Worldwide weather patterns may influence influenza pandemics

 
By Laura Mize • Published: March 11th, 2015
Category: Health in a Heartbeat
Play

What does the weather have to do with health crises? Perhaps more than you think, at least according to new research published in the Proceedings of the National Academy of Sciences. Researchers contend that cooler-than-normal ocean temperatures and changing bird migratory patterns may be a harbinger of a major global health crisis.

The article shows that the last four major human flu pandemics all followed the weather pattern called La Niña. This pattern occurs every few years, causing lower temps in the Pacific Ocean and generally cooler weather worldwide. The climate pattern also prompts many species of birds to mix up their normal migratory routes, bringing together varieties of the winged creatures that normally would not mingle.

This matters because wild birds are one of the main sources of flu viruses that infect humans. A massive bird gathering is the perfect opportunity for a cacophony of flu viruses to also intermix. That’s a recipe for creating a hybrid version of the virus that’s so unique and genetically diverse, humans have never seen it before.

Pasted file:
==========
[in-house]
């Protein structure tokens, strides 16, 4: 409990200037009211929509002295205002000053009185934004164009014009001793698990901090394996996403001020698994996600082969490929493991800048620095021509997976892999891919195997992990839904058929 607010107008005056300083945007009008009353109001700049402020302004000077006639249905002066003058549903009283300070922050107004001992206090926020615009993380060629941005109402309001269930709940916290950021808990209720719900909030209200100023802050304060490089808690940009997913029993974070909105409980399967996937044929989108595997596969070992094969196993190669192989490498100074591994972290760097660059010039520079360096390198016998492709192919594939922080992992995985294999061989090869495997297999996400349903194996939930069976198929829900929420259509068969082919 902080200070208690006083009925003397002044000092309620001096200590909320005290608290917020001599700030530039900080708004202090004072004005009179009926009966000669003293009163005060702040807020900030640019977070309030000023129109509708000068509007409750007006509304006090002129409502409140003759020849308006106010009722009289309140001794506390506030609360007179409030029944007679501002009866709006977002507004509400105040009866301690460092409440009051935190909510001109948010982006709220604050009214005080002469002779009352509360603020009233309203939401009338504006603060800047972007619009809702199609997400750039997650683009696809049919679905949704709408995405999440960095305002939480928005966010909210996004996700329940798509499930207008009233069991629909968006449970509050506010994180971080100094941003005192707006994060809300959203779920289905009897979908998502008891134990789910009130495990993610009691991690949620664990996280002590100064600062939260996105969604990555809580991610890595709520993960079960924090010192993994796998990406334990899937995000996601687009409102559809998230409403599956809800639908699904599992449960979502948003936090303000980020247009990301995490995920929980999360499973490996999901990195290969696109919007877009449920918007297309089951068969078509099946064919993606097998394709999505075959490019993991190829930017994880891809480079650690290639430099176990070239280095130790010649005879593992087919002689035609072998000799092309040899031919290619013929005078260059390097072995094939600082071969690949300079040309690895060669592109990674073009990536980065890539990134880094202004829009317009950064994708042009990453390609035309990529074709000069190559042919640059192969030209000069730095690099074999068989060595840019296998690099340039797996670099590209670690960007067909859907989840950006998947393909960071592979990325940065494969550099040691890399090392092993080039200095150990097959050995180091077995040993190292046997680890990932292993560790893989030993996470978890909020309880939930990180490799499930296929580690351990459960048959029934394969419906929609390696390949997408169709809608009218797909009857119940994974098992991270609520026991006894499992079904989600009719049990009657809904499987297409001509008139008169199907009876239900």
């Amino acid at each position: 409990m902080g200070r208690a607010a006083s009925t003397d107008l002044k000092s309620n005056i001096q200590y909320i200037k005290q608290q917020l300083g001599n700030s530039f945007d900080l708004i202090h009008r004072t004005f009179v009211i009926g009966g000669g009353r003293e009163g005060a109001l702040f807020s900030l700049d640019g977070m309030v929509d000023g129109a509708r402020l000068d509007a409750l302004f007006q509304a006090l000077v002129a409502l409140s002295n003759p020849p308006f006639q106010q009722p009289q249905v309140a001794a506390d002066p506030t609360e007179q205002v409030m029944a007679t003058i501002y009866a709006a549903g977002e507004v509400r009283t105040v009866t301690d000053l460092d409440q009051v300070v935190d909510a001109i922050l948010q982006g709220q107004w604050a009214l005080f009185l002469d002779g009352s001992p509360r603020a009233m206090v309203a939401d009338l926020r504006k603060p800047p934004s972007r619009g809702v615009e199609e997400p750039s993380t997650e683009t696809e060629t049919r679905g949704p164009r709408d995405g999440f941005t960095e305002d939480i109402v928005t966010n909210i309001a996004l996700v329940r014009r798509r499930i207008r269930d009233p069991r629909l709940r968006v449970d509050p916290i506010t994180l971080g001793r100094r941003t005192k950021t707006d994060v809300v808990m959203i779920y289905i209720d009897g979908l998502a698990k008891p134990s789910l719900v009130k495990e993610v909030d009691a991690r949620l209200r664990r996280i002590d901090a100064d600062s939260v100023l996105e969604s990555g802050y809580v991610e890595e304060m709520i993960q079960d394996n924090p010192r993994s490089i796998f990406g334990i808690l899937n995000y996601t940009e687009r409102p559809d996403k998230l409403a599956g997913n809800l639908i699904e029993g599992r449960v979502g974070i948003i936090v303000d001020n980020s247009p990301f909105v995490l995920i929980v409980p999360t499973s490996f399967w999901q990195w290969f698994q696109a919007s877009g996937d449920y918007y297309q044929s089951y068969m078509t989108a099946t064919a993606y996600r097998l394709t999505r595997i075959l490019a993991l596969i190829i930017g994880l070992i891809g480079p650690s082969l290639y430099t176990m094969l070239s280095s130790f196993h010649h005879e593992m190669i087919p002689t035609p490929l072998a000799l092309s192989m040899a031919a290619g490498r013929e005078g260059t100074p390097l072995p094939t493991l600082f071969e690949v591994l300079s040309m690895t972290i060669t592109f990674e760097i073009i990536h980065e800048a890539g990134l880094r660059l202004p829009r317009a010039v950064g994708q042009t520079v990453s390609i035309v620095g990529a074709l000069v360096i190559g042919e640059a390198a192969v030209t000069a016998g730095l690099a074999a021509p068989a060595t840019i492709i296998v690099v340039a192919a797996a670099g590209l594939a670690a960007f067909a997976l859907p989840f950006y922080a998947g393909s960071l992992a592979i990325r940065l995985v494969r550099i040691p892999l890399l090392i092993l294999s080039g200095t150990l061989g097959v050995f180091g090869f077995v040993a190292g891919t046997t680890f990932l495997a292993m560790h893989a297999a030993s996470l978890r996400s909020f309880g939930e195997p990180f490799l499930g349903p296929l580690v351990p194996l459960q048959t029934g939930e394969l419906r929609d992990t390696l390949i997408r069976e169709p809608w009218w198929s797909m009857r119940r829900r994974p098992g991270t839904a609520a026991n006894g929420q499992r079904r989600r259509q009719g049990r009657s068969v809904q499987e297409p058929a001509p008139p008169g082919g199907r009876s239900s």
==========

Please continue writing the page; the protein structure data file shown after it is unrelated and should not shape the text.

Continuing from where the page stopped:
The scientists write that changes in weather also may modify water sources in the areas where birds spend time. This could be a factor that increases bird contact with other species that may carry or become infected by influenza viruses.

For example, in the 2009 swine-flu epidemic, the researchers say birds may have contributed to the genetic mixing of various flu viruses in swine to create the deadly strain that infected so many.

The researchers say it’s worth considering whether La Niña is a key cause in some flu pandemics. Even a little bit of predictability for such outbreaks could be a major boon for public health.